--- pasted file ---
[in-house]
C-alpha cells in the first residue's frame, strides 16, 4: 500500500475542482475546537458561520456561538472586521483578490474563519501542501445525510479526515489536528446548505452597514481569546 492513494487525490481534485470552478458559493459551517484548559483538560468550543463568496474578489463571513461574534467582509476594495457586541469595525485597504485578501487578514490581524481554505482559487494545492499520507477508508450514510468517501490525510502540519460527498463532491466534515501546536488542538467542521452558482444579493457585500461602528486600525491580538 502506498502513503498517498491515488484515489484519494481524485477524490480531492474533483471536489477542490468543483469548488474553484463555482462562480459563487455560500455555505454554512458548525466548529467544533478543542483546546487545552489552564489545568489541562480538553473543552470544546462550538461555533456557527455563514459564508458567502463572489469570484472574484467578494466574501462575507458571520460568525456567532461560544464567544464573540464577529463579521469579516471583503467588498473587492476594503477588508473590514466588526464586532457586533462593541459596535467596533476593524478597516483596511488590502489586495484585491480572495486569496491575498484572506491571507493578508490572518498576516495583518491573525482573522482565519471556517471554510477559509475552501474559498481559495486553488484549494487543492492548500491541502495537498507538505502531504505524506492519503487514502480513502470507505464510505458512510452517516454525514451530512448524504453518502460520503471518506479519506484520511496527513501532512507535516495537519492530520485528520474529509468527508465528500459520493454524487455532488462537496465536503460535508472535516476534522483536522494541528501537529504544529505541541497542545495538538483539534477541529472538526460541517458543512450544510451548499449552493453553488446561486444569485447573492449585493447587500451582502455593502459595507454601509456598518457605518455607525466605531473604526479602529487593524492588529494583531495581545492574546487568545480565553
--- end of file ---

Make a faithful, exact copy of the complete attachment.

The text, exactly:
[in-house]
C-alpha cells in the first residue's frame, strides 16, 4: 500500500475542482475546537458561520456561538472586521483578490474563519501542501445525510479526515489536528446548505452597514481569546 492513494487525490481534485470552478458559493459551517484548559483538560468550543463568496474578489463571513461574534467582509476594495457586541469595525485597504485578501487578514490581524481554505482559487494545492499520507477508508450514510468517501490525510502540519460527498463532491466534515501546536488542538467542521452558482444579493457585500461602528486600525491580538 502506498502513503498517498491515488484515489484519494481524485477524490480531492474533483471536489477542490468543483469548488474553484463555482462562480459563487455560500455555505454554512458548525466548529467544533478543542483546546487545552489552564489545568489541562480538553473543552470544546462550538461555533456557527455563514459564508458567502463572489469570484472574484467578494466574501462575507458571520460568525456567532461560544464567544464573540464577529463579521469579516471583503467588498473587492476594503477588508473590514466588526464586532457586533462593541459596535467596533476593524478597516483596511488590502489586495484585491480572495486569496491575498484572506491571507493578508490572518498576516495583518491573525482573522482565519471556517471554510477559509475552501474559498481559495486553488484549494487543492492548500491541502495537498507538505502531504505524506492519503487514502480513502470507505464510505458512510452517516454525514451530512448524504453518502460520503471518506479519506484520511496527513501532512507535516495537519492530520485528520474529509468527508465528500459520493454524487455532488462537496465536503460535508472535516476534522483536522494541528501537529504544529505541541497542545495538538483539534477541529472538526460541517458543512450544510451548499449552493453553488446561486444569485447573492449585493447587500451582502455593502459595507454601509456598518457605518455607525466605531473604526479602529487593524492588529494583531495581545492574546487568545480565553